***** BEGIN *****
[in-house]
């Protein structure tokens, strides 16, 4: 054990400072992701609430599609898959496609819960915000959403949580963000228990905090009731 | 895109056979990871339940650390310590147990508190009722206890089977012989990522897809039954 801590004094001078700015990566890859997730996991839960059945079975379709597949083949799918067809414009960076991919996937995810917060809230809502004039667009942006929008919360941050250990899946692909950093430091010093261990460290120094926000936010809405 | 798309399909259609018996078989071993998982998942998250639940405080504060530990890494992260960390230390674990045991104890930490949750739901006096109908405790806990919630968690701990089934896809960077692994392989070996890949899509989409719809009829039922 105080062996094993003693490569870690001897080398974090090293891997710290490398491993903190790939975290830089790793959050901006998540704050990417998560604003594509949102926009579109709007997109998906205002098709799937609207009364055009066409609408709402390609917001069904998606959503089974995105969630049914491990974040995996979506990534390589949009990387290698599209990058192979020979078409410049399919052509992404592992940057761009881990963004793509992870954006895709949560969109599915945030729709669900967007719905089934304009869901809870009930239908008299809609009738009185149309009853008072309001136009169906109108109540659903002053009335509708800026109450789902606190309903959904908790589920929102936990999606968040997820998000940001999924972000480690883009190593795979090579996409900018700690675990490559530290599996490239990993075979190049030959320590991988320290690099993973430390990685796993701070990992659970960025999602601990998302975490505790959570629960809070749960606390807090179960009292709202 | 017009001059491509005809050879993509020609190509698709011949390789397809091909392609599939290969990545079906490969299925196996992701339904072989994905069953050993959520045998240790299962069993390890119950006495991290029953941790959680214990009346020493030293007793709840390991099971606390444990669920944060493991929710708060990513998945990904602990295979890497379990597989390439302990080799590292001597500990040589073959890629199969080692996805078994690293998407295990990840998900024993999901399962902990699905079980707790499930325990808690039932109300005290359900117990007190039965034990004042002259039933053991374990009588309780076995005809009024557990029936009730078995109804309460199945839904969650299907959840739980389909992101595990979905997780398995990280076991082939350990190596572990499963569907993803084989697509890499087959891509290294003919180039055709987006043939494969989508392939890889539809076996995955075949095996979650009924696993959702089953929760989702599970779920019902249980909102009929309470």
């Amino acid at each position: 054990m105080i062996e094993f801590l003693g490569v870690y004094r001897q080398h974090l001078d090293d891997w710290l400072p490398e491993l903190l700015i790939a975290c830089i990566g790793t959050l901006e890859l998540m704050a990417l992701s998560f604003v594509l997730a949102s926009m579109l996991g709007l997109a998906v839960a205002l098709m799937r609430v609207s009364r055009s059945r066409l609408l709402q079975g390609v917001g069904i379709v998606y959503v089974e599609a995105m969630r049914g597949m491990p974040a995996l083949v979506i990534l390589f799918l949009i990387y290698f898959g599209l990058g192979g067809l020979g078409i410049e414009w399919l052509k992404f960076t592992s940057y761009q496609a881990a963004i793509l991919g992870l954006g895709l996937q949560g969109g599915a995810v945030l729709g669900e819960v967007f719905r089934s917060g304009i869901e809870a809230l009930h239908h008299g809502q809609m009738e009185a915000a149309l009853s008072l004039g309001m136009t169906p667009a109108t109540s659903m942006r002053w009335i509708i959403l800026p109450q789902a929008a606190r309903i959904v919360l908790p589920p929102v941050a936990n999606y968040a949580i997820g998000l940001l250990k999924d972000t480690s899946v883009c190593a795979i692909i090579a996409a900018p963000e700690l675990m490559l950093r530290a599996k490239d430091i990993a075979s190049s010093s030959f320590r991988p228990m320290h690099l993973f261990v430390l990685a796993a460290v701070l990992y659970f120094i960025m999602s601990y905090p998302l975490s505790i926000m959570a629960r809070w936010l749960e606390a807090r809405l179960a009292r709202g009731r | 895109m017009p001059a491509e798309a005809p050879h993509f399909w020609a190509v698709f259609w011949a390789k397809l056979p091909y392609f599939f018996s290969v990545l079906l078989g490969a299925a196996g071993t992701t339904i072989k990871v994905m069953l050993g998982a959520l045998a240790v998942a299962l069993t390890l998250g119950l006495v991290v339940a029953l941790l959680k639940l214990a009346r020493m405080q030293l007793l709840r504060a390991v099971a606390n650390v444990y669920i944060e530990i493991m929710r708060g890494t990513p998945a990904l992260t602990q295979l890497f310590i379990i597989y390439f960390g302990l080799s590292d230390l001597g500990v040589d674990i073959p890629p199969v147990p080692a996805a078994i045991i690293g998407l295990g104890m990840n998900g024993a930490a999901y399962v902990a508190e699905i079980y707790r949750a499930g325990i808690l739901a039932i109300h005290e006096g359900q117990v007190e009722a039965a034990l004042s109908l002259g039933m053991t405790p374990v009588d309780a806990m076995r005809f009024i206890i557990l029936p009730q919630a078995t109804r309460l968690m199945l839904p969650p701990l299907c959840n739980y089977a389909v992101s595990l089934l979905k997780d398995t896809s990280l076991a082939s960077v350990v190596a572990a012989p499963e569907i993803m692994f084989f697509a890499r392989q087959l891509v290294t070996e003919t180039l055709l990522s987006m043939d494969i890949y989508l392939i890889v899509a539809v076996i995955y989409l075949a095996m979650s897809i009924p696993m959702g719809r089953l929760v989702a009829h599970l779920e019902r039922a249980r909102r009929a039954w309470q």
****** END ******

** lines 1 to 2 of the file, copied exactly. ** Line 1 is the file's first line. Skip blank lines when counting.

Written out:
[in-house]
């Protein structure tokens, strides 16, 4: 054990400072992701609430599609898959496609819960915000959403949580963000228990905090009731 | 895109056979990871339940650390310590147990508190009722206890089977012989990522897809039954 801590004094001078700015990566890859997730996991839960059945079975379709597949083949799918067809414009960076991919996937995810917060809230809502004039667009942006929008919360941050250990899946692909950093430091010093261990460290120094926000936010809405 | 798309399909259609018996078989071993998982998942998250639940405080504060530990890494992260960390230390674990045991104890930490949750739901006096109908405790806990919630968690701990089934896809960077692994392989070996890949899509989409719809009829039922 105080062996094993003693490569870690001897080398974090090293891997710290490398491993903190790939975290830089790793959050901006998540704050990417998560604003594509949102926009579109709007997109998906205002098709799937609207009364055009066409609408709402390609917001069904998606959503089974995105969630049914491990974040995996979506990534390589949009990387290698599209990058192979020979078409410049399919052509992404592992940057761009881990963004793509992870954006895709949560969109599915945030729709669900967007719905089934304009869901809870009930239908008299809609009738009185149309009853008072309001136009169906109108109540659903002053009335509708800026109450789902606190309903959904908790589920929102936990999606968040997820998000940001999924972000480690883009190593795979090579996409900018700690675990490559530290599996490239990993075979190049030959320590991988320290690099993973430390990685796993701070990992659970960025999602601990998302975490505790959570629960809070749960606390807090179960009292709202 | 017009001059491509005809050879993509020609190509698709011949390789397809091909392609599939290969990545079906490969299925196996992701339904072989994905069953050993959520045998240790299962069993390890119950006495991290029953941790959680214990009346020493030293007793709840390991099971606390444990669920944060493991929710708060990513998945990904602990295979890497379990597989390439302990080799590292001597500990040589073959890629199969080692996805078994690293998407295990990840998900024993999901399962902990699905079980707790499930325990808690039932109300005290359900117990007190039965034990004042002259039933053991374990009588309780076995005809009024557990029936009730078995109804309460199945839904969650299907959840739980389909992101595990979905997780398995990280076991082939350990190596572990499963569907993803084989697509890499087959891509290294003919180039055709987006043939494969989508392939890889539809076996995955075949095996979650009924696993959702089953929760989702599970779920019902249980909102009929309470």